Bill: I ca-I can’t take steps. Why can’t you understand this? Not even a single step. There is no direction I can turn because-
Louise: Because you don’t know how. So show up where you’re needed, Dr. Masters. That’s it. Show up and see what happens.
His wife definitely doesn’t need him, and Virginia is still making up her mind about that. But there is a woman who could very much use Dr. Masters back in her life. When Bill returns to the clinic, Betty is there, as ever, with tough love and a DiMello pep talk. Bill has been in hiding because he’s licking his wounds about Virginia. But he wasn’t bullshitting Gini either; he’s not at all sure that he can do this work without her. Betty reads him like a book and tells Bill to stop psyching himself out about these consultations. Yes, Virginia had the bedside manner. But in the end, what these patients are looking for is a solution to their problem. They’re not going to be picky about the guise in which it arrives. Bill is the best person to talk to them not because he’s a comfort, but because he knows what the hell he’s taking about.
Bill and Virginia try to make moves on their own – Bill by reviving the practice and Gini by pitching a sex column that will rival the syndicated fame of Ann Landers – but they’re pulled back together by an unlikely matchmaker. Hugh Hefner isn’t interested in Virginia Johnson on her own. And it’s Hef, so yeah, sexism has something to do with it. “A woman always has to audition,” Hef’s personal (and female) secretary tells Gini. As far as the researcher thinks she’s come, Maude informs Gini that her very existence confuses men who like to categorize their women. “You’re half-Bunny, half-scholar,” says Maude. And if they don’t know where to put Virginia they will ignore her.
But Hef’s also not interested in Bill Masters on his own. (Half a Bunny is better than none, apparently.) He’ll fund the research and publish the column only if they are both Masters and Johnson products. If anyone knows branding, it’s this smoking-jacket-wearing maniac. “See, this thing is bigger than the two of you,” Hef tells them. “Masters and Johnson has a life of its own.” The curse of the mad scientist: a result they cannot control.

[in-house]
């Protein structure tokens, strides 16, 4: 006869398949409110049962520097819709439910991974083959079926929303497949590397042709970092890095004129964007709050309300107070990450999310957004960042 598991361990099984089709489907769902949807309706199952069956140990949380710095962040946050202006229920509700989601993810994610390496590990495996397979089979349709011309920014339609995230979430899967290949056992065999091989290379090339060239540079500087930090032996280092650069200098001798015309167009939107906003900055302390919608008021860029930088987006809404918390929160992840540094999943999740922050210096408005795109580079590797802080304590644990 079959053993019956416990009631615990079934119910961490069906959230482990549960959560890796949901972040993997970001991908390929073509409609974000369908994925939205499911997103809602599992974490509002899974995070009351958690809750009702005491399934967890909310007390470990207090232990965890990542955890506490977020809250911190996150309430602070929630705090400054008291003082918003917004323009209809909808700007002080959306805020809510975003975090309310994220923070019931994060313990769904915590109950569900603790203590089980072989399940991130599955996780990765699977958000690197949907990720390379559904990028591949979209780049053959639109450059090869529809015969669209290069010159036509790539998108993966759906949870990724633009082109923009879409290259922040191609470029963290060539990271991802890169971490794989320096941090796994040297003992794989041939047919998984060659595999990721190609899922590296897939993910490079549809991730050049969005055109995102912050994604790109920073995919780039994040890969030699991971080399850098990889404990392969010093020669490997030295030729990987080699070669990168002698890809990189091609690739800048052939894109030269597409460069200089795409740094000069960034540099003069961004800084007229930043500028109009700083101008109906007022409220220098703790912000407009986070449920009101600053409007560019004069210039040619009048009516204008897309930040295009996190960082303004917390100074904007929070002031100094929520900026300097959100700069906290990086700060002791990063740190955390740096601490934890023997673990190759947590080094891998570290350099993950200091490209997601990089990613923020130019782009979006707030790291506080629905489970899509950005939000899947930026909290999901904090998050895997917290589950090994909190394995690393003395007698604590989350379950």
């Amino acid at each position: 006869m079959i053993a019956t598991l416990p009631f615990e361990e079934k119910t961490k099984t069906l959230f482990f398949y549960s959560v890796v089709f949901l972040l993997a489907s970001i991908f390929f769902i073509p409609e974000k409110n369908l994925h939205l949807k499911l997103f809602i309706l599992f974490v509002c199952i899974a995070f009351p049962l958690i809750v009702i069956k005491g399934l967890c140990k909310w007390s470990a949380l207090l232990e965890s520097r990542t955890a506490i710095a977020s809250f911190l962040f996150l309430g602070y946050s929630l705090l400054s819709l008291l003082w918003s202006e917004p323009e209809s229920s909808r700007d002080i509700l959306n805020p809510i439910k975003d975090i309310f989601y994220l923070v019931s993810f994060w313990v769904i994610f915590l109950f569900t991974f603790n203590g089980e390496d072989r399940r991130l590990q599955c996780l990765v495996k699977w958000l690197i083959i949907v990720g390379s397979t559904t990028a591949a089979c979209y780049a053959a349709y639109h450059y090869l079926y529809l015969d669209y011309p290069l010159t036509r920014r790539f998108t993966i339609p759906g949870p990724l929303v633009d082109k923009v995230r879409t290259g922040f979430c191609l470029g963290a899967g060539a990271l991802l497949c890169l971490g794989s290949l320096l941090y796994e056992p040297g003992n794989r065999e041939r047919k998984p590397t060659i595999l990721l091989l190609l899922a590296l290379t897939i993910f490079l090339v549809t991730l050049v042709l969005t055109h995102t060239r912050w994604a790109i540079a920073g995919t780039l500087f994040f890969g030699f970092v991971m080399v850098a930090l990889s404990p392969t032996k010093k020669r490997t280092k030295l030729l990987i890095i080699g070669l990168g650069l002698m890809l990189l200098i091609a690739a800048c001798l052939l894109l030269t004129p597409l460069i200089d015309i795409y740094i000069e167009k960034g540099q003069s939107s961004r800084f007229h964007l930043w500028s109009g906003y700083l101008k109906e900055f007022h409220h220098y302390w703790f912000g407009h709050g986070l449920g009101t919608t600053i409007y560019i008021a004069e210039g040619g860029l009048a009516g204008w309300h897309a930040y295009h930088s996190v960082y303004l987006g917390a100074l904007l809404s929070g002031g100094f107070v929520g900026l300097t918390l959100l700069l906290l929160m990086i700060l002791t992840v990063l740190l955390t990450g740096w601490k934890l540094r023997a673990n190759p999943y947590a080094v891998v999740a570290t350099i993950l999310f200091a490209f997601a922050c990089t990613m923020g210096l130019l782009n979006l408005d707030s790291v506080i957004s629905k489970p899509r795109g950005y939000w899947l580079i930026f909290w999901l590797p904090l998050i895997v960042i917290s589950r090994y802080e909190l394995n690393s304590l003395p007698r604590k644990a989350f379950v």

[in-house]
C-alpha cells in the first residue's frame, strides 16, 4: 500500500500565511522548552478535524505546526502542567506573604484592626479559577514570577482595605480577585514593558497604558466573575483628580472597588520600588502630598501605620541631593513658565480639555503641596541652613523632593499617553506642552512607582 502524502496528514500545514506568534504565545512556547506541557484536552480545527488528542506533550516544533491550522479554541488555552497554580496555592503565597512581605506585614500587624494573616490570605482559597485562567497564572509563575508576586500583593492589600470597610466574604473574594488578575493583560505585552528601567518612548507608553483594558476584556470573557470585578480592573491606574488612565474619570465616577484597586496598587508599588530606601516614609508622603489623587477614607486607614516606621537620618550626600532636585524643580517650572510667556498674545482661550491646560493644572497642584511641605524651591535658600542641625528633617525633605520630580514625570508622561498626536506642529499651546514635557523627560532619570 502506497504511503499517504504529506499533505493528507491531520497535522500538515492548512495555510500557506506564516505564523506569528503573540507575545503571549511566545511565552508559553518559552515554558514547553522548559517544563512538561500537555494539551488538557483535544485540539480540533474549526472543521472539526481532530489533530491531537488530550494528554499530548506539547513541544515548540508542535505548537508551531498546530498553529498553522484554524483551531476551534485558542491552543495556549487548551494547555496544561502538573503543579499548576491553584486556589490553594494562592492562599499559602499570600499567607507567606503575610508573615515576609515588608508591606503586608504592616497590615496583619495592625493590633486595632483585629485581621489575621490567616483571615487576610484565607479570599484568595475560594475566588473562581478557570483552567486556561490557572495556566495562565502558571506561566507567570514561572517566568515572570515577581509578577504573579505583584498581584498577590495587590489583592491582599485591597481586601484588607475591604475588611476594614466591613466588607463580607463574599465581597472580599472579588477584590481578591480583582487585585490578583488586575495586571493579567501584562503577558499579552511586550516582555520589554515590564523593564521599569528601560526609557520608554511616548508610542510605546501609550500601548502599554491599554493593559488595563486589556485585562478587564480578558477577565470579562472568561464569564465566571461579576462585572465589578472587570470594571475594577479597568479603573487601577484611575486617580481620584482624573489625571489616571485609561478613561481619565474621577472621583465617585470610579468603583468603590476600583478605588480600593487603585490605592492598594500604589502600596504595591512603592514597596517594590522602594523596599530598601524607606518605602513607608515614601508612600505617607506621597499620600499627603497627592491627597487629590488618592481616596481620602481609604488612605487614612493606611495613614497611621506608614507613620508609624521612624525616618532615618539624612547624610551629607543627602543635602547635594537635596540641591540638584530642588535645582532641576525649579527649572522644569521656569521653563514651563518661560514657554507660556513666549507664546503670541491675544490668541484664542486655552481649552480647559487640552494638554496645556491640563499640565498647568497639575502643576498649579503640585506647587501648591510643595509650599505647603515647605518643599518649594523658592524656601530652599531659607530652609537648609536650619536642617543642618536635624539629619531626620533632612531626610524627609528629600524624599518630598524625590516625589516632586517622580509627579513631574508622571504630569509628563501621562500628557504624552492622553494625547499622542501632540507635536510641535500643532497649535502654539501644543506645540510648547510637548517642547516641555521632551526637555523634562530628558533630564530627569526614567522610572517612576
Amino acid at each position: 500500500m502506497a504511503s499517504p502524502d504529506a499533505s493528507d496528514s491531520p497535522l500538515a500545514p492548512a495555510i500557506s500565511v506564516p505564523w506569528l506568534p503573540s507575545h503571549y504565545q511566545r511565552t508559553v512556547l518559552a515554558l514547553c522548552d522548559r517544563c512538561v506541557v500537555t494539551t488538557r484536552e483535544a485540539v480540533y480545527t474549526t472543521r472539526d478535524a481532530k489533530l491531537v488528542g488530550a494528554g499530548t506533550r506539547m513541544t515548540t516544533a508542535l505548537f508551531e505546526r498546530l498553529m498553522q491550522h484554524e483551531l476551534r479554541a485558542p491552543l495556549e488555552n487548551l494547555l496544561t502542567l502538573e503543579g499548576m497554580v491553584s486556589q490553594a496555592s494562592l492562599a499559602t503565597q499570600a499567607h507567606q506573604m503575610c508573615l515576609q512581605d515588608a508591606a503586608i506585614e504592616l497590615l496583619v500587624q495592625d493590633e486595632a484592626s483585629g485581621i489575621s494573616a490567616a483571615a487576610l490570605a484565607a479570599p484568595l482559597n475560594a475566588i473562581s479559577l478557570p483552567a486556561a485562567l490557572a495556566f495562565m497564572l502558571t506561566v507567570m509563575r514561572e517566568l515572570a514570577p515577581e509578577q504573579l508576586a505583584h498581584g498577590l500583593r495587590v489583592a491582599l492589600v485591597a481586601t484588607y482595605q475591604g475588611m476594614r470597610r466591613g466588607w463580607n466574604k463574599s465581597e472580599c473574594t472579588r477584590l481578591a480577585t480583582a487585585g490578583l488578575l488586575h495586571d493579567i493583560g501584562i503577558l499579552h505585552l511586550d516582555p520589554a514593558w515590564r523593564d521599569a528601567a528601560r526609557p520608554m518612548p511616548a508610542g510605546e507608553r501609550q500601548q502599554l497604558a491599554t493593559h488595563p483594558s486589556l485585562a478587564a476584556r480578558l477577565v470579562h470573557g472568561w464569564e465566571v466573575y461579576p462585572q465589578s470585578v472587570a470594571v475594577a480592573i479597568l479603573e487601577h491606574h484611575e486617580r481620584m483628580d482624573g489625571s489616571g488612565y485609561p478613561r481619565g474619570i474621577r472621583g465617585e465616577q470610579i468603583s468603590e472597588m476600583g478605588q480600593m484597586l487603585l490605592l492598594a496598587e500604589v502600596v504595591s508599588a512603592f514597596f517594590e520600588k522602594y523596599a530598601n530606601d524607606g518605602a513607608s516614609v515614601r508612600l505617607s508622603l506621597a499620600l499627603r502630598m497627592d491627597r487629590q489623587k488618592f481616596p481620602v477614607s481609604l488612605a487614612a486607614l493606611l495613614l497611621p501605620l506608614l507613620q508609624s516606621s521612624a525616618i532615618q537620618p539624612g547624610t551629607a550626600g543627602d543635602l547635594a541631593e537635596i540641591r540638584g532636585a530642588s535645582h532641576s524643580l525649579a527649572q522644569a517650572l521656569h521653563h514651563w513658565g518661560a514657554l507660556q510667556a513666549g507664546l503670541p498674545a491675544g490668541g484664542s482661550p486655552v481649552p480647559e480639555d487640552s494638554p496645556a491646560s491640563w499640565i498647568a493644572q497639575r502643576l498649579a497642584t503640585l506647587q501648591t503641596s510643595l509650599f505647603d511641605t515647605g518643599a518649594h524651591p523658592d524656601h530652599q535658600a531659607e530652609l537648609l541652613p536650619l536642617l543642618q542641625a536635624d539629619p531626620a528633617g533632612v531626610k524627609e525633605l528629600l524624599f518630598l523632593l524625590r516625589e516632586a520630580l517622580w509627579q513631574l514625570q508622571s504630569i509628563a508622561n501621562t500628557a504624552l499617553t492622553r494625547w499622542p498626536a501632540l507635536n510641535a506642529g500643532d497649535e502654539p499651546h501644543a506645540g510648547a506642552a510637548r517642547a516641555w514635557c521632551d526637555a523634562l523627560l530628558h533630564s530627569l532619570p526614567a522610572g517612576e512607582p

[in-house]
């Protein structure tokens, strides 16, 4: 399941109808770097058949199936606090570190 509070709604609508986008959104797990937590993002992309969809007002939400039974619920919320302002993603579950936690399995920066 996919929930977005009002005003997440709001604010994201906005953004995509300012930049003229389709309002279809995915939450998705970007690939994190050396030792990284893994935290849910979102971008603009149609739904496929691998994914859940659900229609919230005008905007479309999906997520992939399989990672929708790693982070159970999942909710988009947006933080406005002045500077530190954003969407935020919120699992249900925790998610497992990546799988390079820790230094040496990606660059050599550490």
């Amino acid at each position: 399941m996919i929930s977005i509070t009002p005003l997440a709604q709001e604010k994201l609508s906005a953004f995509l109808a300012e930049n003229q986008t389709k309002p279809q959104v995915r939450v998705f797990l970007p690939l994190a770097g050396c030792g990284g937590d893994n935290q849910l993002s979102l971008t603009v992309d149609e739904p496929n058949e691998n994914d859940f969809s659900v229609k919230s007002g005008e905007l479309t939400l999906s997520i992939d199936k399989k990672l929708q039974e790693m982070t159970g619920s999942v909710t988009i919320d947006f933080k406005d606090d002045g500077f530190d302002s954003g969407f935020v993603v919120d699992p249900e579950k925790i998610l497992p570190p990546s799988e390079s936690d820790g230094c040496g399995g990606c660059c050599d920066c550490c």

Sans that sexy hiatus beard, Bill shows up. He shows up to the mansion to save his business, not anticipating that Hef is doing the ol’ “lock them in a closet until they work it out” thing. Bill fishes a bit about Dan and his feelings about Virginia moving back to St. Louis. “My husband is remarkably understanding,” Gini says. (Girl, no one is buying it.) They discuss hiring other partners who probably won’t be informed that they’re there mainly as buffers. And to his credit, Bill impresses upon Virginia that he is done pursuing her. Not only that he’s done, but that he knows it’s HIS FAULT that he failed. She’s somewhat shocked by his self-awareness. After 12 years, it’s not something she expects from him.
Because for 12 years, I’ve tried every wrong and misguided way to win your heart, only to realize, in these last very dark weeks, you wanted something else. So you picked someone else. Which means that part of us together is over for good.
“I’ve seen people have huge breakthroughs their first week,” Louise says to Bill when he picks him up from his community service. And really, so far so good. The toxicity of Bill and Virginia’s relationship is neutralizing. And it’s neutralizing because she is the one person that Bill wants so much to be good for. He wants to show up. For her. It took over a decade for Gini to give up on trying to save him. But it seems, without her knowledge, that she’s just getting started.
- I love how Masters continues to show social movements through the eyes of Libby, a woman who married a doctor and had babies and dressed nicely and did everything else she was told to do before getting burned by all of it. And I love Caitlin Fitzgerald’s work in that women’s lib meeting scene. Libby is uncomfortable, but also a little bit thrilled. If she accepts feminism, she has to accept that her life has never really been hers. (“Last names are usually husband’s names, connoting a sense of ownership. First names are just fine here.”) And that requires a strong sense of self. Libby has certainly cultivated that. She’s growing and changing as Bill and Virginia keep getting stuck in each other. And maybe she can put her rage to more use than dreaming up violent deaths for her ex. P.S. That IS Gloria Steinem, right?
- “I hear your concern because you’re yelling it to me.”
- Pro sex tip: If you call her your “old lady,” that orgasm will continue to evade you.
- “I have been here while you’ve been on your Rumspringa or whatever….”
- “The truth is I have no interest in being reasonable or generous.”
- “When’s the last time you noticed a ‘fun Fendi bag’?”
- “Don’t tell me Bob Dylan is not in a box.”
- Fashion Moment of the Episode: Gini’s navy jumpsuit and patterned headscarf. Honorable mention to Bill’s luxurious beard, RIP.
Thoughts on the premiere? Let’s hear it in the comments.